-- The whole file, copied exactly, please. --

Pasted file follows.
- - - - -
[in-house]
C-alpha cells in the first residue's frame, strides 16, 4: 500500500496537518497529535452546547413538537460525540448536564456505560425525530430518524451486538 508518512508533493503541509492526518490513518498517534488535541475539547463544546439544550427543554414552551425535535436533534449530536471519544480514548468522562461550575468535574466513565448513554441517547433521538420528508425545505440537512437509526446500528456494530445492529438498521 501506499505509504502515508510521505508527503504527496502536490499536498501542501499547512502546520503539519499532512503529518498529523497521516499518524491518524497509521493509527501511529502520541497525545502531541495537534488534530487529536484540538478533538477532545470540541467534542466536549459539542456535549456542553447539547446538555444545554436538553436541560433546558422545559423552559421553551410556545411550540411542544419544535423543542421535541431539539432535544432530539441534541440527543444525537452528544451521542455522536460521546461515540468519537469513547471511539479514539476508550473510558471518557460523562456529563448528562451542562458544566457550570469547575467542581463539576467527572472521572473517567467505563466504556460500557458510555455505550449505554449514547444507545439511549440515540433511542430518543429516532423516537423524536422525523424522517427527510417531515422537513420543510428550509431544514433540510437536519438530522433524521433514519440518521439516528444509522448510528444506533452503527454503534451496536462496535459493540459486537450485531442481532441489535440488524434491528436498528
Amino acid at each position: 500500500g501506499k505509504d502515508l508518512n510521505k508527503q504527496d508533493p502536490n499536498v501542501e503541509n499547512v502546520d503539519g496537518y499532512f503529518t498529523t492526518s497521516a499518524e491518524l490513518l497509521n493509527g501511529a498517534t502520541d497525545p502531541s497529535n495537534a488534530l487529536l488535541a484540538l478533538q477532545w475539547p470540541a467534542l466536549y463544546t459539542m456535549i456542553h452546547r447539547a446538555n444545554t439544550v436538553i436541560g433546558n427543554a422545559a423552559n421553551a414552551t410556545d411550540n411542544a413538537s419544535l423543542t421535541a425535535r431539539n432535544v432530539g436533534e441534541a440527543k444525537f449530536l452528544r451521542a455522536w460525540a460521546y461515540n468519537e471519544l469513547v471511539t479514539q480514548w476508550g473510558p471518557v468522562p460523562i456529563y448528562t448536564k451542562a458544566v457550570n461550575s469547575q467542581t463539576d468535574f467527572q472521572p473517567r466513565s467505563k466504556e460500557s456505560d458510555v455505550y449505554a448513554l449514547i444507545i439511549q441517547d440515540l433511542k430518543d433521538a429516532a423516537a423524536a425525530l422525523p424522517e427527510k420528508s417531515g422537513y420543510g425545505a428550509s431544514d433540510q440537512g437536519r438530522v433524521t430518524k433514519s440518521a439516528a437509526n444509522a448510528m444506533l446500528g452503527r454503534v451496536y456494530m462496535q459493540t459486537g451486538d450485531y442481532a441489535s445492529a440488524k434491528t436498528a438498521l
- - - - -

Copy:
[in-house]
C-alpha cells in the first residue's frame, strides 16, 4: 500500500496537518497529535452546547413538537460525540448536564456505560425525530430518524451486538 508518512508533493503541509492526518490513518498517534488535541475539547463544546439544550427543554414552551425535535436533534449530536471519544480514548468522562461550575468535574466513565448513554441517547433521538420528508425545505440537512437509526446500528456494530445492529438498521 501506499505509504502515508510521505508527503504527496502536490499536498501542501499547512502546520503539519499532512503529518498529523497521516499518524491518524497509521493509527501511529502520541497525545502531541495537534488534530487529536484540538478533538477532545470540541467534542466536549459539542456535549456542553447539547446538555444545554436538553436541560433546558422545559423552559421553551410556545411550540411542544419544535423543542421535541431539539432535544432530539441534541440527543444525537452528544451521542455522536460521546461515540468519537469513547471511539479514539476508550473510558471518557460523562456529563448528562451542562458544566457550570469547575467542581463539576467527572472521572473517567467505563466504556460500557458510555455505550449505554449514547444507545439511549440515540433511542430518543429516532423516537423524536422525523424522517427527510417531515422537513420543510428550509431544514433540510437536519438530522433524521433514519440518521439516528444509522448510528444506533452503527454503534451496536462496535459493540459486537450485531442481532441489535440488524434491528436498528
Amino acid at each position: 500500500g501506499k505509504d502515508l508518512n510521505k508527503q504527496d508533493p502536490n499536498v501542501e503541509n499547512v502546520d503539519g496537518y499532512f503529518t498529523t492526518s497521516a499518524e491518524l490513518l497509521n493509527g501511529a498517534t502520541d497525545p502531541s497529535n495537534a488534530l487529536l488535541a484540538l478533538q477532545w475539547p470540541a467534542l466536549y463544546t459539542m456535549i456542553h452546547r447539547a446538555n444545554t439544550v436538553i436541560g433546558n427543554a422545559a423552559n421553551a414552551t410556545d411550540n411542544a413538537s419544535l423543542t421535541a425535535r431539539n432535544v432530539g436533534e441534541a440527543k444525537f449530536l452528544r451521542a455522536w460525540a460521546y461515540n468519537e471519544l469513547v471511539t479514539q480514548w476508550g473510558p471518557v468522562p460523562i456529563y448528562t448536564k451542562a458544566v457550570n461550575s469547575q467542581t463539576d468535574f467527572q472521572p473517567r466513565s467505563k466504556e460500557s456505560d458510555v455505550y449505554a448513554l449514547i444507545i439511549q441517547d440515540l433511542k430518543d433521538a429516532a423516537a423524536a425525530l422525523p424522517e427527510k420528508s417531515g422537513y420543510g425545505a428550509s431544514d433540510q440537512g437536519r438530522v433524521t430518524k433514519s440518521a439516528a437509526n444509522a448510528m444506533l446500528g452503527r454503534v451496536y456494530m462496535q459493540t459486537g451486538d450485531y442481532a441489535s445492529a440488524k434491528t436498528a438498521l